New York Mayor Michael Bloomberg has given new meaning to the great American tradition of buying elections. The billionaire two-term mayor has become history’s all-time champion for spending his own money as he runs for an unprecedented third term.
According to press reports, Mr. Bloomberg, by the Nov. 3 election, will have laid out more than $250 million in his three campaigns for office. He has spent $85 million so far in the current run and is on pace to boost that to between $110 million and $140 million before the election, and he doesn’t even accept a salary for the job.
Not that he can’t afford it. The media mogul has an estimated $16 billion with which to play. It would be difficult for him to run out of cash. In fact, he could pay nearly every city voter a nice hunk of change to cast a ballot for him and never miss the money. If that were legal, of course.
It is what this kind of expenditure says about the electoral system that is scary. It seems a clear perversion of the democratic process, where a person’s election to public office should be based on characteristics other than how much wealth he has. But that’s not the American way these days. It is safe to say that the sheer magnitude of the amount tips the scales overwhelmingly, leaving few if any other candidates in a viable place to challenge him. Mr. Bloomberg’s opponent, William C. Thompson, has spent $6 million, a tidy sum unless compared to the mayor’s, which is 14 times greater.
Without trying to judge Mr. Bloomberg’s achievements, it is safe to say that neither he nor the office he holds is worth all that. Actually, if one wanted to put the best face possible on what a spokesman for Mr. Thompson is quoted as calling an obscenity, it is the benefit to his city. All this money has been spent in New York City, where Mr. Bloomberg has been pumping some $1 million a day into the economy. Restaurants alone have so far been paid $322,521; another $293,953 has been spent on transportation.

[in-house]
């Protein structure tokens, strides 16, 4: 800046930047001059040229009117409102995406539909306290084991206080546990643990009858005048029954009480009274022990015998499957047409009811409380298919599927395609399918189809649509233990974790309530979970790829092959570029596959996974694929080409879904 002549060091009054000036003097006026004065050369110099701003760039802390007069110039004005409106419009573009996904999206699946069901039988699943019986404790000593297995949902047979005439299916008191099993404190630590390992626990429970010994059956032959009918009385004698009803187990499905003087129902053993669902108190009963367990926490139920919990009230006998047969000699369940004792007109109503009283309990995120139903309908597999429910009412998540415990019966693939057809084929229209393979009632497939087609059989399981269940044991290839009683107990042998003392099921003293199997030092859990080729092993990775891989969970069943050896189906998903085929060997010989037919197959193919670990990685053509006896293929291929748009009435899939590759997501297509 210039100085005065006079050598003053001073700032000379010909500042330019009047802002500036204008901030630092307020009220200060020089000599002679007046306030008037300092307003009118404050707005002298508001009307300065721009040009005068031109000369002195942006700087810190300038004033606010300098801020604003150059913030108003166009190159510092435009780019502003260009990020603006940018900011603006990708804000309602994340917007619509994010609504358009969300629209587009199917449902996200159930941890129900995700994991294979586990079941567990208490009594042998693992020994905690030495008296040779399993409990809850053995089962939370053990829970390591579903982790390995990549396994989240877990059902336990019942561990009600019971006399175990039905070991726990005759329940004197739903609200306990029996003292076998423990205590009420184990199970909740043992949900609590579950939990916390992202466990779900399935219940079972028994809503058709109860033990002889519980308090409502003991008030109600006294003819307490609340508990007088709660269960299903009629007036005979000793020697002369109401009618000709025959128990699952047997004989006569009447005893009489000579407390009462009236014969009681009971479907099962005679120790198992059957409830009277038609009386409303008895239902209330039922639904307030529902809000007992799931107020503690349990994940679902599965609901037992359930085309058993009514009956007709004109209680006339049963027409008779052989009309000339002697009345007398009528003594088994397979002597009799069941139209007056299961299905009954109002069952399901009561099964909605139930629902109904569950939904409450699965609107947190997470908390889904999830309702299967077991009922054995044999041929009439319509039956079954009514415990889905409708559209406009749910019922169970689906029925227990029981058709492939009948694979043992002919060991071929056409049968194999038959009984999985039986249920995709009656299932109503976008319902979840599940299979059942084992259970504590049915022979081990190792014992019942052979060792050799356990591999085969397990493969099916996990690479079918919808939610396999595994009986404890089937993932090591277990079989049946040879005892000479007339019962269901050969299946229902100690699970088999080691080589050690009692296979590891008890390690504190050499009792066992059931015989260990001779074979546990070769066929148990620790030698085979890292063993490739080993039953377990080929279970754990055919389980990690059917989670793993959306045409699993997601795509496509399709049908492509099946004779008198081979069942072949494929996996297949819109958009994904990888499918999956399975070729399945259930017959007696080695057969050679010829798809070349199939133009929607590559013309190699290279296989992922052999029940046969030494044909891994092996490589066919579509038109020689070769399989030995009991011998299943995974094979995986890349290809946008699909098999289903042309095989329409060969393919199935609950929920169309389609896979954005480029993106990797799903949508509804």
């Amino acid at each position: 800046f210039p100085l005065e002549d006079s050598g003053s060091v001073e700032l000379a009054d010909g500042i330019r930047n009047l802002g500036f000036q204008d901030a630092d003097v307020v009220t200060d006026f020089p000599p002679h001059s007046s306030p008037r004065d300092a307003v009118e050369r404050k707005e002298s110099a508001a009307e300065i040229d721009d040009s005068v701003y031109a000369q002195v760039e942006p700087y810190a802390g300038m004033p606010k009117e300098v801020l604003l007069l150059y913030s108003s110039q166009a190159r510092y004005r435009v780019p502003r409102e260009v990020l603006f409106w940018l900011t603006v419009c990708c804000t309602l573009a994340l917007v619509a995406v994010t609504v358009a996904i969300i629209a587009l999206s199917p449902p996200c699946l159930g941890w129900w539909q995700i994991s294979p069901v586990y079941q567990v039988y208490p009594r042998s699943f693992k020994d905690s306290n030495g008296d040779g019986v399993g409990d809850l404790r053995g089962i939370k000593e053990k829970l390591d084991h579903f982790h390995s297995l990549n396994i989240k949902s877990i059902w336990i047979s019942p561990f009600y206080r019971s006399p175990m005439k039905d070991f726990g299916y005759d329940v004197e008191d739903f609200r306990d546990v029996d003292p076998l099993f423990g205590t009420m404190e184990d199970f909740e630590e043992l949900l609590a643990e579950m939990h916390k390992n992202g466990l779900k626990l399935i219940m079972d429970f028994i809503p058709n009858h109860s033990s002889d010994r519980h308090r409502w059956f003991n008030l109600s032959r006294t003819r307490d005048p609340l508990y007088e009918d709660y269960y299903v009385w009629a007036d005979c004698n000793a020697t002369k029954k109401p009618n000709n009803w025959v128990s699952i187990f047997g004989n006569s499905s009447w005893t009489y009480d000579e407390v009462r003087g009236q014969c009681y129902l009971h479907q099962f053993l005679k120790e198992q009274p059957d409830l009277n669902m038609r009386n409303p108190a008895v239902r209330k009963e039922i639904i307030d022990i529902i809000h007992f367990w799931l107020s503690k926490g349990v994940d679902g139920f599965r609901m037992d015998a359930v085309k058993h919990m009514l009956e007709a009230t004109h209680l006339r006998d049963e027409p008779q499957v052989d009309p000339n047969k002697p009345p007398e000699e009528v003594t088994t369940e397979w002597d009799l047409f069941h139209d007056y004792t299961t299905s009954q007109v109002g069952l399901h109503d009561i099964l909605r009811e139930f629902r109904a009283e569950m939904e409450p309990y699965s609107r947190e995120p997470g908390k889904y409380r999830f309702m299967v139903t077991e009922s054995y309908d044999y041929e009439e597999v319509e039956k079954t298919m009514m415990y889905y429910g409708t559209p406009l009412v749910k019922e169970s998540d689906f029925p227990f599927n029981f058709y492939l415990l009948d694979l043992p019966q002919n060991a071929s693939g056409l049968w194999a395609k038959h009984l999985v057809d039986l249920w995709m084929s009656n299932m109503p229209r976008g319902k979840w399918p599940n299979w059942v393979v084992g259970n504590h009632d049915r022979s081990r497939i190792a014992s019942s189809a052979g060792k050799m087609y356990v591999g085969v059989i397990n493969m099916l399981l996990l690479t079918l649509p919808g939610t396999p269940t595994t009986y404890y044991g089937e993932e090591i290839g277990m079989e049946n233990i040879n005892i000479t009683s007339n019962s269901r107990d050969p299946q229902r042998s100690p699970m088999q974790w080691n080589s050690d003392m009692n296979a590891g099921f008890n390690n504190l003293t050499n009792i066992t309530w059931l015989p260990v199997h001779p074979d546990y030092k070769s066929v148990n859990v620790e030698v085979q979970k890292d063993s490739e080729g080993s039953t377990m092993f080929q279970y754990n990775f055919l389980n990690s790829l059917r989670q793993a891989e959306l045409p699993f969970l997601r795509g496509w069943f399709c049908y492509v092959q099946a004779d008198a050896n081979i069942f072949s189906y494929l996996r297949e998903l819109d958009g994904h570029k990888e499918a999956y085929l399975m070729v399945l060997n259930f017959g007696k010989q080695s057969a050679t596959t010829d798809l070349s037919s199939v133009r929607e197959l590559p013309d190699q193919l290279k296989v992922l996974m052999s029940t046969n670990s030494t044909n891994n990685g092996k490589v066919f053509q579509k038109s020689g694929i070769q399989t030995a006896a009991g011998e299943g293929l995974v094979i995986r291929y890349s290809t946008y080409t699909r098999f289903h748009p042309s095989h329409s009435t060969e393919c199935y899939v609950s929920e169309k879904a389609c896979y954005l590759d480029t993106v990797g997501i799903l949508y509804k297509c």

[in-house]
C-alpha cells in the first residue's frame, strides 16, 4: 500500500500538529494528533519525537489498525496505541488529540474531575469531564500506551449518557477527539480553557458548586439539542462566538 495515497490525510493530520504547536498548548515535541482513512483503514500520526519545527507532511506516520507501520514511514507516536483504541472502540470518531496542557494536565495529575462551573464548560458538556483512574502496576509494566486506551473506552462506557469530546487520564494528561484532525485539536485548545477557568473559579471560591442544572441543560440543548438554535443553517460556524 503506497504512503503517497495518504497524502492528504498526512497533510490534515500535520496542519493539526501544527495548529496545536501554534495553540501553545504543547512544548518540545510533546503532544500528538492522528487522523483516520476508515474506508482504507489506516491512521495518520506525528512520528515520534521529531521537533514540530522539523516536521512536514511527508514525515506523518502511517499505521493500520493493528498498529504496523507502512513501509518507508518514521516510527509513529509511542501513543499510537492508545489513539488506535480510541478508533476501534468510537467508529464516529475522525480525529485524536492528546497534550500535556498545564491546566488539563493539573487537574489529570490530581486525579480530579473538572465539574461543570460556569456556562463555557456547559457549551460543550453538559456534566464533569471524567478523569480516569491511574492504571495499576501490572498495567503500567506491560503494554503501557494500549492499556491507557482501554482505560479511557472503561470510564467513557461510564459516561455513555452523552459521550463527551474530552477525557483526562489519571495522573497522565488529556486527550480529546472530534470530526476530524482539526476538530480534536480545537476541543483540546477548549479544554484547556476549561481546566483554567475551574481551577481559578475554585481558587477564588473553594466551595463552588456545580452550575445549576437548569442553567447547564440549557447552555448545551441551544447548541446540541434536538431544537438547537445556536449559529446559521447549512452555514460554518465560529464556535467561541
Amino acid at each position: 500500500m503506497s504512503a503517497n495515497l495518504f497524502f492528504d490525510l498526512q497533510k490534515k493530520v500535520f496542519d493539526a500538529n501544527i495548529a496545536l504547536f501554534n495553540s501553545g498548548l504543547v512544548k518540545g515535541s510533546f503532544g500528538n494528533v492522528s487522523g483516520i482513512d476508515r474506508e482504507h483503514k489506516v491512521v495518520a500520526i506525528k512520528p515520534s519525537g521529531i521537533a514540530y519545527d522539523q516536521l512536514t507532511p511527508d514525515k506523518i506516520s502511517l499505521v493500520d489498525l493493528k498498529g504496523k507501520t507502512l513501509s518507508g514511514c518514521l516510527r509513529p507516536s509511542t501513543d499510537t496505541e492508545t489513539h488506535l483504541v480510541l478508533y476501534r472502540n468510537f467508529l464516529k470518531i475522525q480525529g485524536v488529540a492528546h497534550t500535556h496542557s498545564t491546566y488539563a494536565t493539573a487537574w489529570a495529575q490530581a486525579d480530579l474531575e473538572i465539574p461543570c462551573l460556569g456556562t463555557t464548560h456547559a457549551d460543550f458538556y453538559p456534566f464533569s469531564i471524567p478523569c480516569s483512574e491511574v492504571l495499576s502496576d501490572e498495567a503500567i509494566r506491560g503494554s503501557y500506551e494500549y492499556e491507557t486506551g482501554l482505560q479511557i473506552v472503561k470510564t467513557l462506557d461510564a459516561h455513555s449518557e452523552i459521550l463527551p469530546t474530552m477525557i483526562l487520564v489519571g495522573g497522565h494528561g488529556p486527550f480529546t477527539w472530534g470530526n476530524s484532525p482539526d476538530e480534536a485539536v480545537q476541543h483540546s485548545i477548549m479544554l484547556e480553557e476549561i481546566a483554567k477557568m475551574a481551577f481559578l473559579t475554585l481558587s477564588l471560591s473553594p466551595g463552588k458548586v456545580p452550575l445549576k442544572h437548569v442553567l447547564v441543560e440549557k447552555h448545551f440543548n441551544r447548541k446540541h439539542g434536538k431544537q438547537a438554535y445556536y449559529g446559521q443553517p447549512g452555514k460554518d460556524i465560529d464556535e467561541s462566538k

The No. 1 expenditure, unsurprisingly, has been for advertising. Television has sucked up $30.5 million of the $47 million plunked down for promoting the mayor’s cause so far. Mr. Bloomberg also reportedly has handsomely paid his top city-hall aides who have given up their jobs to help in his campaign. He has 100 paid campaign workers, which puts his operation in the top 3 percent of all New York City employers.
How does the mayor justify spending what only a few years ago would have been considered enough money to feed a large segment of the nation’s poor for a year or longer? One news report noted that Mr. Bloomberg’s spending this year comes close to equaling the budget of his hometown of Medford, Mass., with a population of 55,000. His aides claim it is because he is an independent who takes nothing from special interests, unlike his opponent who practices politics as usual. The implication is that his financially disadvantaged Democratic opponent, Mr. Thompson, owes what little he has to those who stand to benefit from his election. If so, they haven’t been terribly generous and shouldn’t expect much if he somehow manages to climb to victory from under all those Bloomberg greenbacks dumped on his head.
Bloomberg strategists apparently believe the huge outlays are the only way to overcome some voter animosity over his maneuvering around the two-term limit. But the enormity of the spending is almost hard to comprehend. After eight years in office, one would think that the mayor’s record and name recognition alone would count for something, preventing him from having to put out as much as earlier campaigns. After all, everyone knows who he is.
In the past, there has been talk about him making a run at the White House. Can you imagine how much he would spend then? John F. Kennedy’s father, Joseph P., said after the very close 1960 election that he didn’t pay for a landslide for his son. If it turns out Mr. Bloomberg doesn’t win big, it will have been a huge waste of money.
Dan K. Thomasson is former editor of the Scripps Howard News Service.